Auto-centric Philly Zoning Changes Trimmed By City Council

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Auto-centric Philly Zoning Changes Trimmed By City Council

Critics said the changes would have led to more garage-fronted buildings and reduced density. Photo credit: La Citta Vita on Flickr

Just over three weeks ago, I reported on a bill brought before the Philadelphia City Council that recommended altering a newly introduced zoning code that was widely praised for encouraging denser, less car-dependent development. Introduced by Councilmember Brian J. O’Neill on behalf of Council President Darrell Clarke, the bill sought to reinstate on-site parking requirements and decrease the number of housing units allowed within a given property. The bill would have affected most neighborhoods in Philly.

In a dramatic reversal, the legislation was amended this week to cover only a wide residential swath surrounding North Philadelphia’s Temple University, in Clarke’s district, where a 40-unit development targeting students was purportedly approved with no on-site parking. Additionally, the initial language had originally mandated one on-site parking space for every three housing units. That requirement was loosened to one parking space for every four units.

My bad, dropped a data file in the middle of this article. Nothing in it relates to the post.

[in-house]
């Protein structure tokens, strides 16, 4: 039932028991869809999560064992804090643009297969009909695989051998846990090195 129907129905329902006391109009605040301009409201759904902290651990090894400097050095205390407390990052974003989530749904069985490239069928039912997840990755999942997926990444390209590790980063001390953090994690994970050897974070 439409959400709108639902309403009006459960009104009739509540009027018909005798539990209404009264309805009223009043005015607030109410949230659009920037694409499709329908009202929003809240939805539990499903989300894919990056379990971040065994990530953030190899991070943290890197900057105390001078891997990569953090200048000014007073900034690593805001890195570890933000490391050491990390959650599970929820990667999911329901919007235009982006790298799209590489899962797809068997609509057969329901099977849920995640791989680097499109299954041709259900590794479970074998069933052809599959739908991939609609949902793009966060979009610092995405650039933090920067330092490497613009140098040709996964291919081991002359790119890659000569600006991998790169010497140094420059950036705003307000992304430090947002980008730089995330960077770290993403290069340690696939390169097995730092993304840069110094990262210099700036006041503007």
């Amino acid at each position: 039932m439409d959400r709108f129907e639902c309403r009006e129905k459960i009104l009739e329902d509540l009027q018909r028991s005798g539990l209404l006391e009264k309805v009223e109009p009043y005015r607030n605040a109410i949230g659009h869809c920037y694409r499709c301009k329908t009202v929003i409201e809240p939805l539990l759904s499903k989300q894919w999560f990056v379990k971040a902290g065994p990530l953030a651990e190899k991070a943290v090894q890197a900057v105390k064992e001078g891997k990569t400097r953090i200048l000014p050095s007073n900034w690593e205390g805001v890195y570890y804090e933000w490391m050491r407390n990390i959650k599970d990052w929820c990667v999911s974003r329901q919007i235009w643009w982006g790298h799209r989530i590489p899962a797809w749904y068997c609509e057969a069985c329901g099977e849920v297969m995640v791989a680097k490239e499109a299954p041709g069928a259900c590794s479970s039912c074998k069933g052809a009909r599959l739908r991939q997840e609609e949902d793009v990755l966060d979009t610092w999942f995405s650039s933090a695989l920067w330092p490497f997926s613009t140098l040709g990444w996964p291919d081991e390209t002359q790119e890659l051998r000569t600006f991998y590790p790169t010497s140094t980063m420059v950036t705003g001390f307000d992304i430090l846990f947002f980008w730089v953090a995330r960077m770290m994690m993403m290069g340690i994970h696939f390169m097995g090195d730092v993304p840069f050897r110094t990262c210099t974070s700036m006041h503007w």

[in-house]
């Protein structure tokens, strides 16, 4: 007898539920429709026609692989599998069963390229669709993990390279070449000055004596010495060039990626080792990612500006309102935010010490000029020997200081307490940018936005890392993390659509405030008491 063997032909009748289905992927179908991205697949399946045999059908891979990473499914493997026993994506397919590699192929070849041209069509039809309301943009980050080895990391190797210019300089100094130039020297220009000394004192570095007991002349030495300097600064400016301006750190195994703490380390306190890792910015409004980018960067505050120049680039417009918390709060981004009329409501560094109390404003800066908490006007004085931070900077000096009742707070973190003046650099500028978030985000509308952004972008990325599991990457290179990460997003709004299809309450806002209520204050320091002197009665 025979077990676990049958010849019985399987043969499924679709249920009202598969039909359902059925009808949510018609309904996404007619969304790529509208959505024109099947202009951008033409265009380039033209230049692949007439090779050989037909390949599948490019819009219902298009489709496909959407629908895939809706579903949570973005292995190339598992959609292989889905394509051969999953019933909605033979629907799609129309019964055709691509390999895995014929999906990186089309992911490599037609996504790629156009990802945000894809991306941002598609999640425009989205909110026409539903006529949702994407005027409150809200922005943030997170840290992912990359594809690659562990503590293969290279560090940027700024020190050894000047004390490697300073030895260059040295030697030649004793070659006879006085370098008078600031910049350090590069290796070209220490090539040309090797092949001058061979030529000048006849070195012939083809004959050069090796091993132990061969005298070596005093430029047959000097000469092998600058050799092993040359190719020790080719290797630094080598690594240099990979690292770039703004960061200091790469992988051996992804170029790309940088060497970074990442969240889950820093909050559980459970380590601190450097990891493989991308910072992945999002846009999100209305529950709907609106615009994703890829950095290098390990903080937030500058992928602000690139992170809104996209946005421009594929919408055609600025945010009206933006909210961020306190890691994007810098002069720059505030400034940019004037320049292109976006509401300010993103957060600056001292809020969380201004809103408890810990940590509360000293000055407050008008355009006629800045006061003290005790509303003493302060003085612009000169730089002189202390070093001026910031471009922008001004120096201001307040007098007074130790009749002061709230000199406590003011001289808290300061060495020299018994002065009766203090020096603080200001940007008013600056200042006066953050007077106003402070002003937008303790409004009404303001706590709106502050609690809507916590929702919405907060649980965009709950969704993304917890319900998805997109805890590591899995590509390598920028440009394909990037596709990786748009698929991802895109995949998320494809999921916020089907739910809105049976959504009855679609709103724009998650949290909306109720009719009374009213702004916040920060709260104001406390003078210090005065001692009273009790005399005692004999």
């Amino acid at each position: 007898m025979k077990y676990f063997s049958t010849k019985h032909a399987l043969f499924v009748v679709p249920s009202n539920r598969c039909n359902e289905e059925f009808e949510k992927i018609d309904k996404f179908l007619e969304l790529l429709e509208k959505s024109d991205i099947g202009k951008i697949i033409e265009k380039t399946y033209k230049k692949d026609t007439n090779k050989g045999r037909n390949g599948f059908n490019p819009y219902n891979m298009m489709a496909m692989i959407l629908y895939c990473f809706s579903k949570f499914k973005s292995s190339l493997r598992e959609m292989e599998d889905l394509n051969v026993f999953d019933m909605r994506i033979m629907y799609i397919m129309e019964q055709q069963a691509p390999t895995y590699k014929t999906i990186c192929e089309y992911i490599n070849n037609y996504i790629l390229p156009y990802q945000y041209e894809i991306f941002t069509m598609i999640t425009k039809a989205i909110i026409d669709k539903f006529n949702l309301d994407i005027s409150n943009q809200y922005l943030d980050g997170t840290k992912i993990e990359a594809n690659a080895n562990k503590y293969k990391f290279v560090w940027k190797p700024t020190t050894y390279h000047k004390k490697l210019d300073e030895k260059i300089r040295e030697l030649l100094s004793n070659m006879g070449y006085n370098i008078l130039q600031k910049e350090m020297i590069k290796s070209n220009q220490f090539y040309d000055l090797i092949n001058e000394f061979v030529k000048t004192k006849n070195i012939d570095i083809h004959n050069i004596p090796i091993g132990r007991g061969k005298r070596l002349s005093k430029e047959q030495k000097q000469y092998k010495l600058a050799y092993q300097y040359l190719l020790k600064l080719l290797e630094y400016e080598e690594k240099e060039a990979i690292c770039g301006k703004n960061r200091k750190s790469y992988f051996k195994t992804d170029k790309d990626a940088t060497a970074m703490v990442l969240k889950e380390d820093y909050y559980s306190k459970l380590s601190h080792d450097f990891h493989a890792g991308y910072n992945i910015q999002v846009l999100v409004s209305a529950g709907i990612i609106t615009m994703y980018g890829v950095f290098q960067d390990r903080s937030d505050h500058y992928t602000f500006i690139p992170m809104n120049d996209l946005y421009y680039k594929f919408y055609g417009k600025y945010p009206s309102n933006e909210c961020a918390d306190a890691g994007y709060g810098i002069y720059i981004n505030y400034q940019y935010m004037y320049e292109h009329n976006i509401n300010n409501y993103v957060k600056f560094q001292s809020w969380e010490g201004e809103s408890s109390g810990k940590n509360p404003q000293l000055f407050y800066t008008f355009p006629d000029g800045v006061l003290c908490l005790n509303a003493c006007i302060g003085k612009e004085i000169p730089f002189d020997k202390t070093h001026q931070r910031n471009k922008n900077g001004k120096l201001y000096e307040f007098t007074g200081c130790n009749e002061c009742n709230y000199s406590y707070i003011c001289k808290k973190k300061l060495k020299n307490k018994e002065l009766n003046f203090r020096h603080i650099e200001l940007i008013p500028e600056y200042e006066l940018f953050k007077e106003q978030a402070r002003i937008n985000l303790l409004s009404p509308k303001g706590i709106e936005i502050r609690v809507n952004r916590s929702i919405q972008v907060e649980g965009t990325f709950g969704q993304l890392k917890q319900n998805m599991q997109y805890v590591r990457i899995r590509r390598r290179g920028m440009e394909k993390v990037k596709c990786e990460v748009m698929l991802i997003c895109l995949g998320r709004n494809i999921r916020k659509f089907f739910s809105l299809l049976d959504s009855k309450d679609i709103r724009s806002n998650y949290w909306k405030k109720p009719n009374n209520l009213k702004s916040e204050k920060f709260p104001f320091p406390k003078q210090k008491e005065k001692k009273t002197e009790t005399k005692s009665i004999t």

The dilution of the bill comes after criticism from members of the planning and economic development community. Although Clarke said the original bill was drafted in response to neighbors’ complaints about scarce parking, it was not clear if any community groups had actually supported the legislation.

Clarke’s office also said that the bill was drafted in partnership with the City Planning Commission, but comments from Deputy Executive Director Eva Gladstein and on the Commission’s blog, which criticized the hurried introduction of the changes in an anonymous post, seemed to contradict that assertion. The blog post was quickly taken down, but a copy can be viewed here.

Ryan Briggs is an investigative reporter based in Philadelphia. He has contributed to the Philadelphia Inquirer, WHYY, the Philadelphia City Paper, Philadelphia Magazine and Hidden City.

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Tags: philadelphiabuilt environmentgovernancezoninganchor institutionsparkingdensity

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